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  • br Effects of BCAAs on glucose metabolism Insulin plays

    2024-05-25


    Effects of BCAAs on glucose metabolism Insulin plays an exclusive role in regulation of glucose metabolism, and obesity and type 2 diabetes induce hyperinsulinemia due to insulin resistance. Plasma BCAA concentrations are increased by 14–20% in patients with hyperinsulinemia under overnight fasting conditions [15] and are further increased by ingestion of dietary proteins [16,17]. Based on these findings and the results of animal study with high-fat diet and BCAA supplementation, it was proposed that BCAAs and their metabolites might contribute to insulin resistance [15]. Furthermore, it has been reported that 70 kDa ribosomal protein S6 kinase 1 (S6K1), downstream of mTORC1, negatively regulates insulin signaling under conditions of nutrient satiation by phosphorylation of insulin receptor substrate 1 (IRS1) serine residues involved in insulin resistance [18]. However, we found that hyperinsulinemia strongly decreases BCKDC activities in many tissues of diabetic rats by activation of BDK [[19], [20], [21]], thereby contributing to increased plasma BCAA concentrations. In 001 2 to rats with severe diabetic conditions such as Zucker diabetic fatty (ZDF) rats, who exhibit significantly higher plasma BCAA levels than normal rats, those in which diabetes is gradually developed, such as Otsuka Long-Evans Tokushima Fatty (OLETF) rats, showed normal plasma BCAA levels at the early stage of diabetic conditions with hyperinsulinemia [19], suggesting that an increase in plasma BCAA levels is not associated with hyperinsulinemia. Furthermore, chronic BCAA supplementation improved the deteriorated glucose tolerance in OLETF rats [19], CCl4-induced liver cirrhosis rats [22], and liver cirrhotic patients [14]. These findings suggest that BCAAs have therapeutic potential for the treatment of glucose intolerance, although further studies are warranted to clarify the relationship between BCAA catabolism and insulin resistance.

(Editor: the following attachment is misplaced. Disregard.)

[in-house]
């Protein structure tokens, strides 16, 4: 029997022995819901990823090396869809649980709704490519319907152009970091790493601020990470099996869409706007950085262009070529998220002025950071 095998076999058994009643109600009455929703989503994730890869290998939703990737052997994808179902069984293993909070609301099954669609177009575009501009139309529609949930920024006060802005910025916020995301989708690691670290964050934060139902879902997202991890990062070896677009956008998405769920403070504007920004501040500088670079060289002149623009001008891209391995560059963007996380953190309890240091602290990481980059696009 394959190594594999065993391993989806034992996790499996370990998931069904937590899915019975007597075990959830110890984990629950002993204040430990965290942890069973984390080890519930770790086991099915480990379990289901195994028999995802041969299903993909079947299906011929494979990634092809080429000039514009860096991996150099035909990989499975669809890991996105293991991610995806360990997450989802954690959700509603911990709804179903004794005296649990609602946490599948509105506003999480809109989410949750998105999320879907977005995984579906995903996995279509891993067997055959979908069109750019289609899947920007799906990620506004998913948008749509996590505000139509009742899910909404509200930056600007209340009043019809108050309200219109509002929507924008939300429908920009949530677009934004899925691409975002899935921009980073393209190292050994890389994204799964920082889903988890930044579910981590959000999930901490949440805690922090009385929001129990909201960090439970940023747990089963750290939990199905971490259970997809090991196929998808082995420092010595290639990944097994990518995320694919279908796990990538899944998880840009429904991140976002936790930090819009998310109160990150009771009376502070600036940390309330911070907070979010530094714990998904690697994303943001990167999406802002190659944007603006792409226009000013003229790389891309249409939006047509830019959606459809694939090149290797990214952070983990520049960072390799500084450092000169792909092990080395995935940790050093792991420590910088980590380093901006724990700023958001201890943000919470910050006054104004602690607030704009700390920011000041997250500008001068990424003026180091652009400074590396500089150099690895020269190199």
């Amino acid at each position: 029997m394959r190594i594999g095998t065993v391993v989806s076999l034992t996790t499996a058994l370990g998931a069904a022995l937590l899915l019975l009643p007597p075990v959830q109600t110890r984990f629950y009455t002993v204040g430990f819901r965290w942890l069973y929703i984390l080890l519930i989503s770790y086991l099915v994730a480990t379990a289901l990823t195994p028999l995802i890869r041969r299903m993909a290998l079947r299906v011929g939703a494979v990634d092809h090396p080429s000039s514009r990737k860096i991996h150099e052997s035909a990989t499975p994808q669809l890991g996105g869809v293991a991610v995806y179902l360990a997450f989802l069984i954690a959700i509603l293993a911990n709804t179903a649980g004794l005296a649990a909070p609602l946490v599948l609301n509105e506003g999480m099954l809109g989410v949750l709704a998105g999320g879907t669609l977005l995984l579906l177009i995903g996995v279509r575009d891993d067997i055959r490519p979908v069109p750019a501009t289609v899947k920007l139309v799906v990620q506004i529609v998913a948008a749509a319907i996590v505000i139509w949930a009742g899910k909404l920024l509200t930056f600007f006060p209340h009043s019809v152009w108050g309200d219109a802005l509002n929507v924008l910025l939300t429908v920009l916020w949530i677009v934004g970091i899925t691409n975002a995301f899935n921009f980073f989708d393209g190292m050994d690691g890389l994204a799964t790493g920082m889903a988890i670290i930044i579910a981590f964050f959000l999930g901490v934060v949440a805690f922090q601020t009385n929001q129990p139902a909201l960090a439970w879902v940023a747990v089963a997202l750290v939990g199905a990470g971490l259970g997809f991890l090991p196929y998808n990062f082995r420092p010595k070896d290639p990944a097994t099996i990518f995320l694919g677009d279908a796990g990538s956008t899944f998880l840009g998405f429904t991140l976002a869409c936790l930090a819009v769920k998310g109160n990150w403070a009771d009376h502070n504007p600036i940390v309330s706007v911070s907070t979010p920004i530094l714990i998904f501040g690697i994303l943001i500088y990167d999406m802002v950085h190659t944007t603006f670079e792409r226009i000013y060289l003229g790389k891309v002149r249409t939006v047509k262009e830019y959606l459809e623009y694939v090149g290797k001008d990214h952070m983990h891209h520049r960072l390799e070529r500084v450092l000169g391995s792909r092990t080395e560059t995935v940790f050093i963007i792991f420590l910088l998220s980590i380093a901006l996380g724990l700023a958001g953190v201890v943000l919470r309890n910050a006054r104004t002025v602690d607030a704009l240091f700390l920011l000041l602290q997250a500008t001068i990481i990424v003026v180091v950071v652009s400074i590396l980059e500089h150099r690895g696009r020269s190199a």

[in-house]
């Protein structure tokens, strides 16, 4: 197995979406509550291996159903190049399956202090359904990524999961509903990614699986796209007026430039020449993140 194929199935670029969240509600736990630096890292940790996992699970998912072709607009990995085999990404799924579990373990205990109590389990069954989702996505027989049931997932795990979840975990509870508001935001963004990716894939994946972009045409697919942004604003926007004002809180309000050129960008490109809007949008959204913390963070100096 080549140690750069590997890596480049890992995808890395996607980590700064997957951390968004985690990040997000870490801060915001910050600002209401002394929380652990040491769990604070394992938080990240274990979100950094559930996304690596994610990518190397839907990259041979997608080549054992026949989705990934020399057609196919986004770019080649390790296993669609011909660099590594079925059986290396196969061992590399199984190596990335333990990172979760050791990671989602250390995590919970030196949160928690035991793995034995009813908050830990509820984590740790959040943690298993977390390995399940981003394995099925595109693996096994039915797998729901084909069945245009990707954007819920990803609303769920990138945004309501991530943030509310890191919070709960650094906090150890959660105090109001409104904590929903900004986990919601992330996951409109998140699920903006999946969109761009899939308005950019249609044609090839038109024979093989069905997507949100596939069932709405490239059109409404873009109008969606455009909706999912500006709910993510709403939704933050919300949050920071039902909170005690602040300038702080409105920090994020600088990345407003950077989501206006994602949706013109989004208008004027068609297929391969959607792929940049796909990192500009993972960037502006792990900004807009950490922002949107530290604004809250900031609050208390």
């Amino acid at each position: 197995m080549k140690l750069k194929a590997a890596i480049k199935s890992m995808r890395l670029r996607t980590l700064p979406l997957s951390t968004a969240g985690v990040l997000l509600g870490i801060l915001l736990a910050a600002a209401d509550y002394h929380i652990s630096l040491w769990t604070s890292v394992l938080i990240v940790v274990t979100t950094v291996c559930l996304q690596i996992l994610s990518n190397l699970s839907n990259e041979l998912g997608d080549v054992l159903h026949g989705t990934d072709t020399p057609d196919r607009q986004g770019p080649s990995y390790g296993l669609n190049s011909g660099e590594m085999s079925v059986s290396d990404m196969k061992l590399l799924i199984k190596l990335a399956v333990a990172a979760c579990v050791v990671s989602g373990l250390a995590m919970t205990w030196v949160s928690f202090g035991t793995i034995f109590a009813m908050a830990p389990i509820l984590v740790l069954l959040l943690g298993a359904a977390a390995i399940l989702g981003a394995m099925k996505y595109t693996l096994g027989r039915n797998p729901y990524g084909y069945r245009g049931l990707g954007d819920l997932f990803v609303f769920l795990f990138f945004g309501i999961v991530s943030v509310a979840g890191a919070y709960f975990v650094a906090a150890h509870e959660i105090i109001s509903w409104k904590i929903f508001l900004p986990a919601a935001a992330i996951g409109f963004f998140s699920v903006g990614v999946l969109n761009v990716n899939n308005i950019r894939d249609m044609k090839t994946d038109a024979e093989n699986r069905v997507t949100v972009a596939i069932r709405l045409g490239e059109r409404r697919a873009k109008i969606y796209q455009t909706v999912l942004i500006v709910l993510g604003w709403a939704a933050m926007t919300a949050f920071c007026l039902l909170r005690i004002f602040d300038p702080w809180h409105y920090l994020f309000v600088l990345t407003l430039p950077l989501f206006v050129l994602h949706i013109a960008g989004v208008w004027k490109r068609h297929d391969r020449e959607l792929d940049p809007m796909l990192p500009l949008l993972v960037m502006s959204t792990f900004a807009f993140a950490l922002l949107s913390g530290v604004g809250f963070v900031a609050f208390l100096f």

Energy metabolism in muscle and BCAAs It is thought that BCAA catabolism is initiated mainly in muscle tissues because of the high BCAT activity and large tissue mass in the body (as described above) suggesting the contribution of BCAAs to energy metabolism during exercise. It has been reported that chronic supplementation of an amino acid mixture with high (∼60%) BCAA contents promoted mitochondrial biogenesis in heart and skeletal muscle of middle-aged mice, through increases in the gene expression of mitochondrial transcriptional regulators including peroxisome proliferator-activated receptor-γ coactivator-1α (PGC1α), resulting in an increase in the endurance capacity of the mice [23]. We also observed that chronic BCAA supplementation elevated the activities of mitochondrial marker enzymes (citrate synthase and cytochrome c oxidase) in skeletal muscle of sedentary mice (Xu, Kitaura, Shimomura, unpublished observation). In order to examine whether BCAAs have a role in adaptation to exercise training, we prepared muscle-specific BDK knockout (BDK-mKO) mice, in which free BCAA concentrations in muscle tissues are less than half of those in normal mice [24]. Two-week running exercise training (1 h/day, 5 days/week) increased the endurance capacity more than 2 times compared to that before training in both normal and BDK-mKO mice; however, the endurance capacity after training was significantly (12%) less in BDK-mKO mice than normal mice. From the data obtained by the metabolome analysis of skeletal muscle of control and BDK-mKO mice, it was found in BDK-mKO mice that BCAAs were significantly catabolized with great production of branched-chain acyl-carnitine, and that the levels of many components in the glycolytic pathway was significantly decreased in association with decreased levels of acetyl-CoA, citrate and isocitrate, but not succinate, fumarate or malate, suggesting perturbation of energy metabolism in the muscle of BDK-mKO mice. The reduced content of muscle glycogen was also found in BDK-mKO mice, which may be related with the perturbation of energy metabolism and low endurance capacity, because muscle glycogen content is an important factor determining endurance performance [25]. The accelerated BCAA catabolism may affect glycogen metabolism in the muscle [22]. These findings suggest that sufficient BCAAs are required during training for adequate adaptation of the animals to training [24].